During Apple's earnings conference call yesterday, Tim Cook tipped his hand just a little bit when detailing the decision process underlying Apple's implementation of Touch ID on the iPhone 5s.
"The mobile payments area in general is one that we've been intrigued with," Cook explained. "It was one of the thoughts behind Touch ID."
While perhaps not the most astounding revelation on its face, it certainly is a step up from Cook's oft-used line that Apple creates products to "delight its customers."
Cook's statement therefore provides a rare glimpse into Apple's strategic thinking. Rather than acquiring AuthenTec and implementing fingerprint authorization sensors willy-nilly, we've now learned that Apple has long had its sights on mobile payments. Though truthfully, this shouldn't come as too much of a surprise given the deluge of mobile payment-related patent filings Apple has made in recent years.
In light of Cook's statement on mobile payments, it's worth highlighting a recent Wall Street Journal article that provided a few more details regarding Apple's interest in mobile payments.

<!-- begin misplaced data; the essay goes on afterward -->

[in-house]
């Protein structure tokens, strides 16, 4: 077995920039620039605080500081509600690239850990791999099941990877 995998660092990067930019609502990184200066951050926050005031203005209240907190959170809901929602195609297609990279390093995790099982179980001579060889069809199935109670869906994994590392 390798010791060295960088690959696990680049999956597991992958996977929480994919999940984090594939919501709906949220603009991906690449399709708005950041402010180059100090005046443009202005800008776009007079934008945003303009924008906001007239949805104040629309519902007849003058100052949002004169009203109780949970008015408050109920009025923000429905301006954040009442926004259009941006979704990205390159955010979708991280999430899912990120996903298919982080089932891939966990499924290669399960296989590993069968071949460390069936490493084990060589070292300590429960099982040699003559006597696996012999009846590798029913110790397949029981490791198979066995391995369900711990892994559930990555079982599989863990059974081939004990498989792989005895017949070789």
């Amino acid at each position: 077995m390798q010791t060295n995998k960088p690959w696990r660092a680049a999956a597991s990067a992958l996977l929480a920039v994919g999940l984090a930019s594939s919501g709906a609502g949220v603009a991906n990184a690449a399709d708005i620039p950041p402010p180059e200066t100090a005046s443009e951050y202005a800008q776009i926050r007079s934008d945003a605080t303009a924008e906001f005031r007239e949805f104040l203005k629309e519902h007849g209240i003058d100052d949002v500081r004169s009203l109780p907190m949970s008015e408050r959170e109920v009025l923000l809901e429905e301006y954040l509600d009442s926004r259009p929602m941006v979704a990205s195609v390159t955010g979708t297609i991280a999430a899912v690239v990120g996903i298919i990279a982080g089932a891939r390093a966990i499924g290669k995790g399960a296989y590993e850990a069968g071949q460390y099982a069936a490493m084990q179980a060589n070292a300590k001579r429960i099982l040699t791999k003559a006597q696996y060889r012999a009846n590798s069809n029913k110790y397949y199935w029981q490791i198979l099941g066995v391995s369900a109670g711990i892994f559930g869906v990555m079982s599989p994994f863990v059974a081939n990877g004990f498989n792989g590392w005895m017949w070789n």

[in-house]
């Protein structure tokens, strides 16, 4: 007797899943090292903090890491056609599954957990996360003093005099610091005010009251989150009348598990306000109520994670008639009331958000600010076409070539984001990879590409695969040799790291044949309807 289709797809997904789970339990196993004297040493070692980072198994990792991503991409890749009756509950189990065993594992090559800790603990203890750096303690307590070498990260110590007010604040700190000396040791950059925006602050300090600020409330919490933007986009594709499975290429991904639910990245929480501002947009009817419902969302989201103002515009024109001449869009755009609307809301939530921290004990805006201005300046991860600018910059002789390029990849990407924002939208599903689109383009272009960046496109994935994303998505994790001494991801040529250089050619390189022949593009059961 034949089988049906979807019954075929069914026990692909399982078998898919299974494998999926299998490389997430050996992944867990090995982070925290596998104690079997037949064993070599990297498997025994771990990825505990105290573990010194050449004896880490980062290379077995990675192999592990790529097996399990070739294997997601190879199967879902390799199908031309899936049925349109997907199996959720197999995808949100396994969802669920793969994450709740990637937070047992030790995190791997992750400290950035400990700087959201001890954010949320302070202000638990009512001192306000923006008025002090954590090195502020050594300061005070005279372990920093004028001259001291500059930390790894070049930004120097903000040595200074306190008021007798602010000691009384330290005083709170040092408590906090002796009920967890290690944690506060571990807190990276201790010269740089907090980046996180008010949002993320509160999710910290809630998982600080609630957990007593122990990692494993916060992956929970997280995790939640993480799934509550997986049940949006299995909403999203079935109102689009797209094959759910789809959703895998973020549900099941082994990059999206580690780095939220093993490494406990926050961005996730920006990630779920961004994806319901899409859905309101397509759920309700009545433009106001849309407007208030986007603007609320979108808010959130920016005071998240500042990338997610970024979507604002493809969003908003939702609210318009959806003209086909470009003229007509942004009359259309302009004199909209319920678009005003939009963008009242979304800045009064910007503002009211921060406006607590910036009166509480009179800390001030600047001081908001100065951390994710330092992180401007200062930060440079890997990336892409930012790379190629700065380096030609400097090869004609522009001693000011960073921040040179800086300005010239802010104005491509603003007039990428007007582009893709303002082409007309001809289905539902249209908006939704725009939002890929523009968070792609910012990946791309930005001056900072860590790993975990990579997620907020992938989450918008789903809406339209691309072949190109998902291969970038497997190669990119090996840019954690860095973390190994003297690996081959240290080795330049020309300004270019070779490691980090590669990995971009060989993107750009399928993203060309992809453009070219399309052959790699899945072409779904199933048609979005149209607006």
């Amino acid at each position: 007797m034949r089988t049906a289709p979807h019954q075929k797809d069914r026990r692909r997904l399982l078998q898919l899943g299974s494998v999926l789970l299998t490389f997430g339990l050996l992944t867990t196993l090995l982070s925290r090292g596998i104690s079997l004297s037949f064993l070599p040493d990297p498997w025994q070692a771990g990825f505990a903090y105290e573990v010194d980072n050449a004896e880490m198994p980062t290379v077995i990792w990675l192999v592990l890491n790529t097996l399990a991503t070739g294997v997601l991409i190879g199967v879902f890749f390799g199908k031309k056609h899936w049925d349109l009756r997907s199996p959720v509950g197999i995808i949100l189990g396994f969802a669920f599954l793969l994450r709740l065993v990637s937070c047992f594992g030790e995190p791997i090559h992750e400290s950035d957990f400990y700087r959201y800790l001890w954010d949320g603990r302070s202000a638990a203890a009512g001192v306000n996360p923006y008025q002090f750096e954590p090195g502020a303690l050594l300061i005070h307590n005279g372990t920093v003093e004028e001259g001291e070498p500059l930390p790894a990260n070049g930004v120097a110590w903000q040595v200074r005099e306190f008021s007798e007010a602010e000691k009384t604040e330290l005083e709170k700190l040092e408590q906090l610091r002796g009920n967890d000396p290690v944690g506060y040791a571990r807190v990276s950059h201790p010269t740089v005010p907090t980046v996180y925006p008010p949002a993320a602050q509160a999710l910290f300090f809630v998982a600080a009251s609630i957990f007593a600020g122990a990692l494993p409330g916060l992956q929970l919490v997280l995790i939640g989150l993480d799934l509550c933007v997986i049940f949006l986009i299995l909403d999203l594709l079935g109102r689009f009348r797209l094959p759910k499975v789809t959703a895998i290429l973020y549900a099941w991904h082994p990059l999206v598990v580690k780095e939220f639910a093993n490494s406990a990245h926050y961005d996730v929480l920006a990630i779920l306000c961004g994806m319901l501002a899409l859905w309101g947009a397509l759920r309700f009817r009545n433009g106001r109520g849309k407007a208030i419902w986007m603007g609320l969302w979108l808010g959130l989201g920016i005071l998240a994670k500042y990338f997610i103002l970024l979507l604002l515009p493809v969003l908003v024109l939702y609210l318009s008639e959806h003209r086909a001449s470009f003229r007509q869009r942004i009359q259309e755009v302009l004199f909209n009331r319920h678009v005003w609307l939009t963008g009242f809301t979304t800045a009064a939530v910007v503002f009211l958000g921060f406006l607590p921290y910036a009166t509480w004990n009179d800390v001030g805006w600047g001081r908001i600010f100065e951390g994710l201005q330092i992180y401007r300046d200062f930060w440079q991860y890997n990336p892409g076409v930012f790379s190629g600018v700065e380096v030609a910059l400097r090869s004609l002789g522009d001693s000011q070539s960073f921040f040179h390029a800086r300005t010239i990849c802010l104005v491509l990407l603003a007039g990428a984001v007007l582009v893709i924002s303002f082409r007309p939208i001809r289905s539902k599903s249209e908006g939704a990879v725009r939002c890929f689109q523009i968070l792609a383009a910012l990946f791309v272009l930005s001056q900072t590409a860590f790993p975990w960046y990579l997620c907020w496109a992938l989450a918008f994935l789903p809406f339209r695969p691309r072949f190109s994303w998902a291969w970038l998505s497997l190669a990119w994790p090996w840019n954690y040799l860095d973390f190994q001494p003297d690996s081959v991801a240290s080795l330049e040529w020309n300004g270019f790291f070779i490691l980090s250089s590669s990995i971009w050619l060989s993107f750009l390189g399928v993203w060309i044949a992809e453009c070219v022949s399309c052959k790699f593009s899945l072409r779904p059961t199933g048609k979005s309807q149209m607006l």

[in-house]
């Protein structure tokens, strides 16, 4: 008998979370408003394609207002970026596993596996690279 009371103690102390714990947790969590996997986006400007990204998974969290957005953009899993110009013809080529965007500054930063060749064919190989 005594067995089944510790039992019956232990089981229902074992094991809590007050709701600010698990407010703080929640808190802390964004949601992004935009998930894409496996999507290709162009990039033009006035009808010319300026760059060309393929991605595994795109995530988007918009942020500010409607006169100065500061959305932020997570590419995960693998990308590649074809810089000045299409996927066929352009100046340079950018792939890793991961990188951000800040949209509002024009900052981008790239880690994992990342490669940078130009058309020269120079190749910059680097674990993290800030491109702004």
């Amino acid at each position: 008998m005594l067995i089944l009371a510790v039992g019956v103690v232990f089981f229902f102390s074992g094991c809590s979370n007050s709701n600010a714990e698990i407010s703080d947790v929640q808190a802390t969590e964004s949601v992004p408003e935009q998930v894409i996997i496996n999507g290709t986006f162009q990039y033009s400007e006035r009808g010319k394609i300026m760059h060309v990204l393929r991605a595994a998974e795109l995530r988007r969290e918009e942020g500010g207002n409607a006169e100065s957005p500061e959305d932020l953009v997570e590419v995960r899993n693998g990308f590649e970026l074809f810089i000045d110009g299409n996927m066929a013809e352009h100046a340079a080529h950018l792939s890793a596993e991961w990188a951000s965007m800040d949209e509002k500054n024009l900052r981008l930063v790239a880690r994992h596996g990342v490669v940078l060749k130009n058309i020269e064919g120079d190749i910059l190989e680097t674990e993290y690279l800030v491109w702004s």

Eddy Cue, Apple's iTunes and App Store chief and a key lieutenant of Chief Executive Tim Cook, has met with industry executives to discuss Apple's interest in handling payments for physical goods and services on its devices, according to people familiar with the situation.
In another sign of the company's interest, Apple moved Jennifer Bailey, a longtime executive who was running its online stores, into a new role to build a payment business within the technology giant, three people with knowledge of the move said.
Tim Cook also added that mobile payments are "intriguing" and represent a "big opportunity" for the iOS ecosystem.
As it stands now, Apple's Touch ID is only functional for unlocking a device and for authorizing purchases via the App Store. Perhaps with the release of iOS 8, that will soon change.